Hi there Laura, Happy Canada Day! Would love to visit your country one day! I am , like yourself amazed at this issue in some of my friends. I learned with my oldest son (now 7) that they grow out of their clothes way too fast! We gave away so many sets of brand new clothes, it broke my heart! I do laundry every day, therefore there is always enough clothes available. If there is not enough, the dirty washing did not end up in the washing machine (not my fault ; )) or I did not do laundry (my fault)! It is easy to fall in the trap of just getting and getting! Therefore we limit the amounts to one on the body, one in the washing, one in the cupboard and one for just-because! If grandma or friends pass something on bonus! That works for us! Also good opportunity for establishing contentment, responsibility and consequences for our actions! Thanks for your help organising!

  16. 17
    Barb says

    Clothes are a big issue for us too. I get stuck in the process of putting clothes that we don’t use or that are too small out of the house. The tote might sit around for a month or two, and in that time, it is time to go thru clothes again.

  17. 18
    S. Davis says

    One problem for me, is as they get older & grow (1 going into middle school in the fall), much less of the item will fit in the drawers – most especially long pajama pants, jeans & P.E. pants for winter. 2 or 3 is all that will fit, but not going to get us through a week!

  18. 19
    [email protected] Made Fun says

    One in one out…that’s the way we do everything here. My kids are so used to it that when a new outfit/dress comes, they already have in their mind {especially my daughter} what she’s going to give away. She even has a friend we give the clothes to and loves seeing her friend in her old clothes 🙂

    Becky B.
    Organizing Made Fun

  19. 20
    Teresa McNamara says

    I’ve completely fallen off the organising wagon. May I blame two sprained ankles and fractured tibia? Anyway, I’m walking un-aided now and can get around most places so your post about getting rid of what I couldn’t store really resonated with me because we have clothes and clothes and clothes and I’m and steadily working on eliminating what we don’t wear and what doesn’t fit.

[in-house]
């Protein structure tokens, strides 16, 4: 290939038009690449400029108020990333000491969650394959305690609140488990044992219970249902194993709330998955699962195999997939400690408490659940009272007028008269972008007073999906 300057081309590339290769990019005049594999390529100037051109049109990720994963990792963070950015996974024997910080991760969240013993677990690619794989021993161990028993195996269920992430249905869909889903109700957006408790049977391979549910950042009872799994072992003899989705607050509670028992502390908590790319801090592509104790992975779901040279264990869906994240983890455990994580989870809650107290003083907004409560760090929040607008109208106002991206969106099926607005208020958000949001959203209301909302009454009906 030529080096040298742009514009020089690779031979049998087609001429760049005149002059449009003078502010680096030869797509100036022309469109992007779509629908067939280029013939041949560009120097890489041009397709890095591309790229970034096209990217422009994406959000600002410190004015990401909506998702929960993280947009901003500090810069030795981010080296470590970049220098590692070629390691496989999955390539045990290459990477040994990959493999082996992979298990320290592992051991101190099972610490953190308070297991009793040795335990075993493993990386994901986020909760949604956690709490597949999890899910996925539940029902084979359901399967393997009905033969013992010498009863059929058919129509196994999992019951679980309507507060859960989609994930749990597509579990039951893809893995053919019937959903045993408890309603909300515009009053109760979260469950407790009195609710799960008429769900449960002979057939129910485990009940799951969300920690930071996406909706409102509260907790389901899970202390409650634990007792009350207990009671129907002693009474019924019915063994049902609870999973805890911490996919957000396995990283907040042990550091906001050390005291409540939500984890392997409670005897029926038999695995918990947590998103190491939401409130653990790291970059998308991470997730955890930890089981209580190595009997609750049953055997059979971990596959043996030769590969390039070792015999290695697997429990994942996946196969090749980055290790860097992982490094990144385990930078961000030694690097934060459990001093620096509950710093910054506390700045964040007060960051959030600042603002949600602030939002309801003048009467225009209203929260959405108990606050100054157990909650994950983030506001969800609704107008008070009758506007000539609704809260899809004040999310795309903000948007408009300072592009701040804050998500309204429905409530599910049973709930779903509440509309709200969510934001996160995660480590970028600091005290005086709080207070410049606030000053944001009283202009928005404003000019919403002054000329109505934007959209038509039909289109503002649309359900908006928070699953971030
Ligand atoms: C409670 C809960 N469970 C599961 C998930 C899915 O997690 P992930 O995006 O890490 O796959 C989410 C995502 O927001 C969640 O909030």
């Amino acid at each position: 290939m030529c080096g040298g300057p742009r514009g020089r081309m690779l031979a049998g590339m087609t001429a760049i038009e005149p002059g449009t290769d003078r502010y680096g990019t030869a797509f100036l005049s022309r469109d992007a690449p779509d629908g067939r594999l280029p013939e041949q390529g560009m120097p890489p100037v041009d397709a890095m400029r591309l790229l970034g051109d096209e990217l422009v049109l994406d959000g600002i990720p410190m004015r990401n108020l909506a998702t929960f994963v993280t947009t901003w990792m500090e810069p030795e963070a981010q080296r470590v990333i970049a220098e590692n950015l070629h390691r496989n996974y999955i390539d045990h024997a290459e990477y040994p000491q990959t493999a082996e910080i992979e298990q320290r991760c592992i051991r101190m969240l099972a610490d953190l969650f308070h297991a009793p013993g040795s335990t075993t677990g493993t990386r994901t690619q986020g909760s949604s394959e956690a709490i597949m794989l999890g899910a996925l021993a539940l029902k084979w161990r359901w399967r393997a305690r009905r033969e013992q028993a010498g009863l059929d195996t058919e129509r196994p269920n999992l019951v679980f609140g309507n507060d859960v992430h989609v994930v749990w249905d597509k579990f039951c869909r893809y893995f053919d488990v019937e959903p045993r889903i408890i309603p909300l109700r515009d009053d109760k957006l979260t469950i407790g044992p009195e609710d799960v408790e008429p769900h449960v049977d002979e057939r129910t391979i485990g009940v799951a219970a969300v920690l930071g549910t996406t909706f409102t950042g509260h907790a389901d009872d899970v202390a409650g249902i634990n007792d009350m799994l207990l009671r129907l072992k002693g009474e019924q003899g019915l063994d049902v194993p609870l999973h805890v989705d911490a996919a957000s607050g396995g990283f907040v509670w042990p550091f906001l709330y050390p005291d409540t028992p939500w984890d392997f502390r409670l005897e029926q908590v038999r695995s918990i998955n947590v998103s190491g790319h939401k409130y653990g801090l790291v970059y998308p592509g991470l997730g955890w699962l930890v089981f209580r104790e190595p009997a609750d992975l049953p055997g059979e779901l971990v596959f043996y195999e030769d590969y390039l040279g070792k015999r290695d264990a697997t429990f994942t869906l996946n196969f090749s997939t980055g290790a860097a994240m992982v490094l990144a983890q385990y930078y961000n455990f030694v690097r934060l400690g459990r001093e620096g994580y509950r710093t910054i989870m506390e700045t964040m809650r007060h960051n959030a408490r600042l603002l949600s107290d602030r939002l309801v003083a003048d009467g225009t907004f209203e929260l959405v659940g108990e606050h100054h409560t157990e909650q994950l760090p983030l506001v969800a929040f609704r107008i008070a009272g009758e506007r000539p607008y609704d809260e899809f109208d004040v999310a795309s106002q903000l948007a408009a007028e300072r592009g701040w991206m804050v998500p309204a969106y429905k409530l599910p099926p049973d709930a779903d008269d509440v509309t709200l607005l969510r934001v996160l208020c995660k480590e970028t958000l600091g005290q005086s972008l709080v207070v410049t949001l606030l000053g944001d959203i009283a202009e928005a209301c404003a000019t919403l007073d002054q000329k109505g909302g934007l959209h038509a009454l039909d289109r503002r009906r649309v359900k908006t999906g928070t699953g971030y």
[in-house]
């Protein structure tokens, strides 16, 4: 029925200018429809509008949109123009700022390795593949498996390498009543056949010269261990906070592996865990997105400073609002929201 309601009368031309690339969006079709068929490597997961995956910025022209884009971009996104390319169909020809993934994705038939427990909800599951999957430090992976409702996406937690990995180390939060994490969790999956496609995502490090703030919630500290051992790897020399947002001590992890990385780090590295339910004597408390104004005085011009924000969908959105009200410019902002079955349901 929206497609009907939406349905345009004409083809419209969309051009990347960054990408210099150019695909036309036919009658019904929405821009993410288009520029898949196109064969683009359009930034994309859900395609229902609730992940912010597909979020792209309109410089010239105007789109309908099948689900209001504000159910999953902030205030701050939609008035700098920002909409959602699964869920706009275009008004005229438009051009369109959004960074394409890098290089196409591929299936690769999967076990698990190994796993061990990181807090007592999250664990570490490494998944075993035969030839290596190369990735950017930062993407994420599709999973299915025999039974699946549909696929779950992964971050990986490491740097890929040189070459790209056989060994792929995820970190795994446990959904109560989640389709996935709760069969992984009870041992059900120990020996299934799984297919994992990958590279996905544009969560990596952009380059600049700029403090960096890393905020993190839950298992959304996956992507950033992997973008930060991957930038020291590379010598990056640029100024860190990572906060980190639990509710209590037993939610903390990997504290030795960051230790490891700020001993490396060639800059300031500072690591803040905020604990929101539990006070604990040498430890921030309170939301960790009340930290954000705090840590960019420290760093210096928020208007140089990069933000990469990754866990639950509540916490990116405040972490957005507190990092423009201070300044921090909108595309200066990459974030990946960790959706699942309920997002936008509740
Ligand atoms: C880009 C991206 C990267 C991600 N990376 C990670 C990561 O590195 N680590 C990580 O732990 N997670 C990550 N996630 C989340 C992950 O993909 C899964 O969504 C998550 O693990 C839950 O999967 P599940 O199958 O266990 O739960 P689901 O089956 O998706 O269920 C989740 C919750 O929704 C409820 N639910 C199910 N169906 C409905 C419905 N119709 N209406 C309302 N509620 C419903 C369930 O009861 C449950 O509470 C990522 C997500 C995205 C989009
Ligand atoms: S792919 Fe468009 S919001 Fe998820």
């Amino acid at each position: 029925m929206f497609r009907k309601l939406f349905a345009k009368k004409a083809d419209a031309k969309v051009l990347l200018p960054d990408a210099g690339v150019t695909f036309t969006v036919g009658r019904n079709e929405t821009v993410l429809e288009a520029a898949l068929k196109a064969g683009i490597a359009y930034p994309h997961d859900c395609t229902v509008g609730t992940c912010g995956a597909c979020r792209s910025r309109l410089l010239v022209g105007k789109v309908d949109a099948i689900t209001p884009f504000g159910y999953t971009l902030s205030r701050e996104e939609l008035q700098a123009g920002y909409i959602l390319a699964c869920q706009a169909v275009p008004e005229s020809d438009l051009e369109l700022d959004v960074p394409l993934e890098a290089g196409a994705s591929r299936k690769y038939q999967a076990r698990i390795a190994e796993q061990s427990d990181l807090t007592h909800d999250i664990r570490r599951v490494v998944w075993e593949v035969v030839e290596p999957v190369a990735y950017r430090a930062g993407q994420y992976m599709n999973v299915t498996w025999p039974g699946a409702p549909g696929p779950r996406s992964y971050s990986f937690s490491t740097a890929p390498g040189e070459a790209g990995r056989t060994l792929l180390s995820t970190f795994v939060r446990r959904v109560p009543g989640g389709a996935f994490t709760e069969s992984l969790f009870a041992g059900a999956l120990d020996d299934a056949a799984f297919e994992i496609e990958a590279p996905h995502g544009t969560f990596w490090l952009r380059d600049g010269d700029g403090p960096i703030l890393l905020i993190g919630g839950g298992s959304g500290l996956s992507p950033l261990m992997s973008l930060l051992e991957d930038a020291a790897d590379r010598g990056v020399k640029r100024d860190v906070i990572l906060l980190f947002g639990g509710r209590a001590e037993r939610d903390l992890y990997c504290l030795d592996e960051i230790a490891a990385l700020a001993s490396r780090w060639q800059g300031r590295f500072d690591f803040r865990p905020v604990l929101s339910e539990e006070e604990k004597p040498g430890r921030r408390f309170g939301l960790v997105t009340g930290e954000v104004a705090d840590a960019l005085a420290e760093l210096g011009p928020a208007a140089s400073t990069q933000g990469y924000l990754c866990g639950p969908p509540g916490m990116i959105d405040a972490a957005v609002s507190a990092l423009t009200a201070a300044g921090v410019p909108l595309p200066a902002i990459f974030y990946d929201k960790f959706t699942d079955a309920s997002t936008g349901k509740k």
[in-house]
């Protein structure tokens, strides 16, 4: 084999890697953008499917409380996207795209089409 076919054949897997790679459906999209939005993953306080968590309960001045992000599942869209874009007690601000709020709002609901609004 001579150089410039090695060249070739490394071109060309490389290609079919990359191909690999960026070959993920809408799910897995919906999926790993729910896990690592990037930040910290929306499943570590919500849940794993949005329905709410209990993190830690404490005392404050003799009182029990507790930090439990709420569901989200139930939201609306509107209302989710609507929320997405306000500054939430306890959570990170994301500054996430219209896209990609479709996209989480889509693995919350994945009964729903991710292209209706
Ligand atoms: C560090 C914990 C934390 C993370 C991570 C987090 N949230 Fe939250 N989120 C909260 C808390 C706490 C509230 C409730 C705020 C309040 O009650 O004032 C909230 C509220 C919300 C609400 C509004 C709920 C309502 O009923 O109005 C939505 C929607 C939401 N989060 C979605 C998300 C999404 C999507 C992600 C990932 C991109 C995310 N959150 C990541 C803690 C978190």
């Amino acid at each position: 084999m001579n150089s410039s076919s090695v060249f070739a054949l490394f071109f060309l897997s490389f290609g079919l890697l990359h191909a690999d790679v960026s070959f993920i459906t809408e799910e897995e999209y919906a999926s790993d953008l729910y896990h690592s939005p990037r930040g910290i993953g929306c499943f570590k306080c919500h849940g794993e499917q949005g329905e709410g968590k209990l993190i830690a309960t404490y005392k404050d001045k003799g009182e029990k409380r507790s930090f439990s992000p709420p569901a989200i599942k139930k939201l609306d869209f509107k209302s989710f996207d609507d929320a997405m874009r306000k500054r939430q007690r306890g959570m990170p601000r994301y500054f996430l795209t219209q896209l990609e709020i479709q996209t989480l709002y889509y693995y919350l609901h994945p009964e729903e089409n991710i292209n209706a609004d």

20. 21
    Kristi says

    Thank you for hosting these link parties! I’m not sure I’m doing the 52 weeks plan right now, but reading your blog (and everyone who links up to it) has inspired me to get started on my kitchen! Organization here I come!

    Thanks again!

  21. 22
    Cindy @ Celebrated House says

    Your timing of this topic could not have been better for me. I have been working with a friend who has three little boys and her home is cluttered with children’s clothes of every stage imaginable. This should help her to see she needs to tackle the excess if she ever hopes to be organized.

  22. 23
    Lisa says

    When we were stone broke I still made sure everyone had TWO WEEKS of undies and socks. We had “at home” socks–all the mismatched ones for cold feet at nightin the woods or snow. School clothes–I quit bothering to buy my daughter dresses in about 2nd grade. They were never worn–even to Church. If she needed something for a funeral or other event like that I borrowed or shopped the Clearance Rack. I simplified my work wardrobe to a) WASHABLE only, b) khaki or black slacks, one pair navy one pair brown or “other” color of the moment to be paired with season-appropriate office-appropriate blouses, sweaters, tops. It got so bad I had ONE pair of black shoes, one of brown!!! Thankfully we survived those years and it was a great lesson in “need” vs “want.” An even better lesson though were the BAGS and BAGS of never-worn or barely-worn clothing people brought when I adopted my kids. Boy was that a a great eye-opener in just how much they’d wear!!!!!

  23. 24
    Colleen P. says

    Oooh this is a good one-I’ve found that I’ve had to limit my almost-14-year-old sons clothing purchases lately because he’s growing so fast. I’ve bought clothes 2 or 3 times since Christmas, so unless he really needs something I’m limiting him to 4 outfits for the time being. I bought a load of things in February and most of them just went to Goodwill having hardly been worn at all. I’m pleased someone will get some very nice nearly new clothes, but I had hoped they’d fit a lot longer. I’m also only purchasing one pair of shoes at a time unless he specifically needs a certain type, again because the feet are growing so fast (4 sizes in six months!) and he now wears adult sizes so they’ve gone way up in price.

  24. 25
    Living the Balanced Life says

    A suggestion for helping to clear it all out. Go thru the drawers when the dirty laundry basket is full. This means that typically what is liked and fits is being worn. Go thru what is left with the rest of it out makes it easier. You can then check for things that maybe “should” be gotten rid of as you put the clean clothes away.
    The successful woman’s guide to NOT doing it all